K-12 ed tech providers pledge to improve software security to reduce cyberattacks

The Cybersecurity and Infrastructure Security Agency (CISA) announced on Sept. 5 a voluntary pledge for K-12 education technology software manufacturers to commit to designing products with greater security built in as part of the continued effort to thwart threats to local educational agencies.

“We need to address K-12 cybersecurity issues at its foundation by ensuring schools and administrators have access to technology and software that is safe and secure right out of the box,” CISA Director Jen Easterly said in a statement thanking those companies who had already signed the pledge. “We need all K-12 software manufacturers to help us improve cybersecurity for the education sector by committing to prioritize security as a critical element of product development.”

As of Sept. 1, CISA had received commitments from six K-12 software technology providers, including some of the largest providers of K-12 education software in the U.S. — PowerSchool, ClassLink, Clever, GG4L, Instructure and D2L.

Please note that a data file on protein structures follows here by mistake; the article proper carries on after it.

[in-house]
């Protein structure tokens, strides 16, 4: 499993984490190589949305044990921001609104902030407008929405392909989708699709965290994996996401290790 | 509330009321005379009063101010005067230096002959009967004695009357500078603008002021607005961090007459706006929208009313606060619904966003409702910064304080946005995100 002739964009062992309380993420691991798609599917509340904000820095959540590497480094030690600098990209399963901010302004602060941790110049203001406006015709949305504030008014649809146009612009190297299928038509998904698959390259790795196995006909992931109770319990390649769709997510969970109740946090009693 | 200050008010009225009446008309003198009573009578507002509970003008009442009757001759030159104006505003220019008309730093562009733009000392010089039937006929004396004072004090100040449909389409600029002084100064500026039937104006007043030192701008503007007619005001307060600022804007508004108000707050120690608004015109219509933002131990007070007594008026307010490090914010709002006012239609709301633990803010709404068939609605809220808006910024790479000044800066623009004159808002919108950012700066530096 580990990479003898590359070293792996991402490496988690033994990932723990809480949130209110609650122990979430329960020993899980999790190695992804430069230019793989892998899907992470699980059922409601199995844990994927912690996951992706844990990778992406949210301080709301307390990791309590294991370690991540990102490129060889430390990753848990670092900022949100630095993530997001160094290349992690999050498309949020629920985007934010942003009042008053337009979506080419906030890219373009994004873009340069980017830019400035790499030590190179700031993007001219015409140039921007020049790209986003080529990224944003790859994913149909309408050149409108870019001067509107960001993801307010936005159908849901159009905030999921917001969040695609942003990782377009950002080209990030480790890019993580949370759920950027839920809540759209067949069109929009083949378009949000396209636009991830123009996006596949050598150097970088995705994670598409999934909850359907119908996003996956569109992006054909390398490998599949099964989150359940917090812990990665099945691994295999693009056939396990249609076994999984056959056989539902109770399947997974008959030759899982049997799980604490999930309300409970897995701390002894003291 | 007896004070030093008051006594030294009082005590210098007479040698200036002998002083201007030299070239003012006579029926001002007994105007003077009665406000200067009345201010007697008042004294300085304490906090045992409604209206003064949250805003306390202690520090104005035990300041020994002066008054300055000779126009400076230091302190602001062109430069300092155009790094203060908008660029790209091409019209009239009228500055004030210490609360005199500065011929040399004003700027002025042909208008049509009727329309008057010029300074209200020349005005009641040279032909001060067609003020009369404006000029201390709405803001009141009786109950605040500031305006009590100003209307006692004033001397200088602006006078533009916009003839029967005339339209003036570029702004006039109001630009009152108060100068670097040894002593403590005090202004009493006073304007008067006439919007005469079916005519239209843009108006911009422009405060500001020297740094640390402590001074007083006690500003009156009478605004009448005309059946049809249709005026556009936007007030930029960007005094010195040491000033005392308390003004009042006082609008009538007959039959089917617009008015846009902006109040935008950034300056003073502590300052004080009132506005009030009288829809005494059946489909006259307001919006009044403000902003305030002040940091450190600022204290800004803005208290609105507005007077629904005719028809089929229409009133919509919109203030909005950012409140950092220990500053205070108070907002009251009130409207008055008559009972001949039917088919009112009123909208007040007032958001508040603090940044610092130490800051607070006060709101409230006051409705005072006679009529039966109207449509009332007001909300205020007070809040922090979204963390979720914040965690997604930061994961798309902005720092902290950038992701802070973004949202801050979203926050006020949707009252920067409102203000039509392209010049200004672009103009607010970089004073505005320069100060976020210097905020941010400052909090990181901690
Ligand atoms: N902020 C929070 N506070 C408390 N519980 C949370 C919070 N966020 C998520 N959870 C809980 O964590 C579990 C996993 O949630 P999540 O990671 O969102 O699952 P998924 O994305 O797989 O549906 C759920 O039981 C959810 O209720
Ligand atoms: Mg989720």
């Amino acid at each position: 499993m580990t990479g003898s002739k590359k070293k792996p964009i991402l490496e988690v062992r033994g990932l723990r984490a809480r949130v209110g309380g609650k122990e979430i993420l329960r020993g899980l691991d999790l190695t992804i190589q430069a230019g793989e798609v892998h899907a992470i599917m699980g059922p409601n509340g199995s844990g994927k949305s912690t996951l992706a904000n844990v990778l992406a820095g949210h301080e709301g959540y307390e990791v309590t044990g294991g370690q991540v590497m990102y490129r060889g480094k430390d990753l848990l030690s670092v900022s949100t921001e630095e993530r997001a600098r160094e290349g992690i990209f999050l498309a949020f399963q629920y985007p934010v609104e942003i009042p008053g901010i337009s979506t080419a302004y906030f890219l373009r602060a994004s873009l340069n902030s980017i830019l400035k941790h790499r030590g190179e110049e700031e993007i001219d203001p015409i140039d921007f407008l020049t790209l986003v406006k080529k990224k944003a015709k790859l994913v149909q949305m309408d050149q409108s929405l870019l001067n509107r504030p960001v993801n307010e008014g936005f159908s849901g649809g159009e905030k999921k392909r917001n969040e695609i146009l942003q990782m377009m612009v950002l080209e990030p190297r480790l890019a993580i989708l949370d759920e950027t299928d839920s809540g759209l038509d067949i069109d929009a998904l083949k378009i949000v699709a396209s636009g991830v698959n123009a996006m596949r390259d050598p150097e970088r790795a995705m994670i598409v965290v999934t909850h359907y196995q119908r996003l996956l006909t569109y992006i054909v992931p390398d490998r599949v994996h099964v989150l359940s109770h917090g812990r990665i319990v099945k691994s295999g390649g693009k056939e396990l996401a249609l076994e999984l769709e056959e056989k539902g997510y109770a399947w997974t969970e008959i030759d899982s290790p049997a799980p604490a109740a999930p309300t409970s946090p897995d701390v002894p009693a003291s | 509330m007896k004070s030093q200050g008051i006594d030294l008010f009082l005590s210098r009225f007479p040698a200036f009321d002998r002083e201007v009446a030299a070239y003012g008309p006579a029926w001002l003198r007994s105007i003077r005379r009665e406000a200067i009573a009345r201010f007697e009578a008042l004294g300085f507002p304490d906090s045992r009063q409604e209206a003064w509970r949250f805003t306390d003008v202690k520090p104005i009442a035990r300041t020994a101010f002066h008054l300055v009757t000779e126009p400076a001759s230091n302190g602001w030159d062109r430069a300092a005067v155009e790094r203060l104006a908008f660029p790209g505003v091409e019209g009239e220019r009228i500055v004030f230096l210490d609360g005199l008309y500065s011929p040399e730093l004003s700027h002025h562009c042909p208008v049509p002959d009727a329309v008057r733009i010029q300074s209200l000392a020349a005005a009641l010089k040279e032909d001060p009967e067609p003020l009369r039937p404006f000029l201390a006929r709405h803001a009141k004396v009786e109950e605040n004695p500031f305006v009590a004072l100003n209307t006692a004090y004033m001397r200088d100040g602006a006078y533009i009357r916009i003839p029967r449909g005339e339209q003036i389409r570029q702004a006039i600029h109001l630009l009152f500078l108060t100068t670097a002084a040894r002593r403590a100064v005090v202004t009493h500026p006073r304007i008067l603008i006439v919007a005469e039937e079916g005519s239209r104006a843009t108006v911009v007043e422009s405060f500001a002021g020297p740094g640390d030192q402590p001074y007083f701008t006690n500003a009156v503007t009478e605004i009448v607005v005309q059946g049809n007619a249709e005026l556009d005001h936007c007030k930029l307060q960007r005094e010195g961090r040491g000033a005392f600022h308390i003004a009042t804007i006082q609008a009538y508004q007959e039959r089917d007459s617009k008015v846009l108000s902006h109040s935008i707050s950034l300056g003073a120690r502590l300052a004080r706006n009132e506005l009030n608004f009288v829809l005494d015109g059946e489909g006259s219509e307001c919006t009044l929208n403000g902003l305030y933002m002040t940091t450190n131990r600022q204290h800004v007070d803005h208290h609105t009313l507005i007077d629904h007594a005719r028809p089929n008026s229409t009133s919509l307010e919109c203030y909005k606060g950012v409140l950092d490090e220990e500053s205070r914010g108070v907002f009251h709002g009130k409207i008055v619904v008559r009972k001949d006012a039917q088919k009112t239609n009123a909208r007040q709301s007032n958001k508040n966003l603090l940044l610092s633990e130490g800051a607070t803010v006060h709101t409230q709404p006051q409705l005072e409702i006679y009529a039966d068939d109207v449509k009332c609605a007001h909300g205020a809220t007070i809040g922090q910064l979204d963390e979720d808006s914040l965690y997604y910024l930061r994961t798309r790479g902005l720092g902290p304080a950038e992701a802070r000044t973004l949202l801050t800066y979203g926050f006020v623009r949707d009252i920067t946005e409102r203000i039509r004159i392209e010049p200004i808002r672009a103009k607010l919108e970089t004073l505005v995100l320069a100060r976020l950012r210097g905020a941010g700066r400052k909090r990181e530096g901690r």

The pledge aligns with the White House’s National Cybersecurity Strategy released earlier this year. By participating, manufacturers pledge, among other things, to:

  • Provide single sign on (SSO) at no extra charge. SSO can improve security by reducing password-based attacks.
  • Provide security audit logs — necessary for monitoring and responding to cybersecurity incidents — at no extra charge to schools.
  • Embrace transparency and accountability by publicly publishing security-relevant statistics and trends, as well as a vulnerability disclosure policy that (1) authorizes testing against all products offered by the manufacturer, (2) provides legal safe harbor that authorizes testing under the policy, and (3) allows public disclosure of vulnerabilities after a set timeline.
  • Publish a Secure by Design roadmap to document how changes are being made to improve customer security, including actions taken to eliminate entire classes of vulnerabilities (e.g. by usage of memory-safe languages, parametrized queries, and web template frameworks).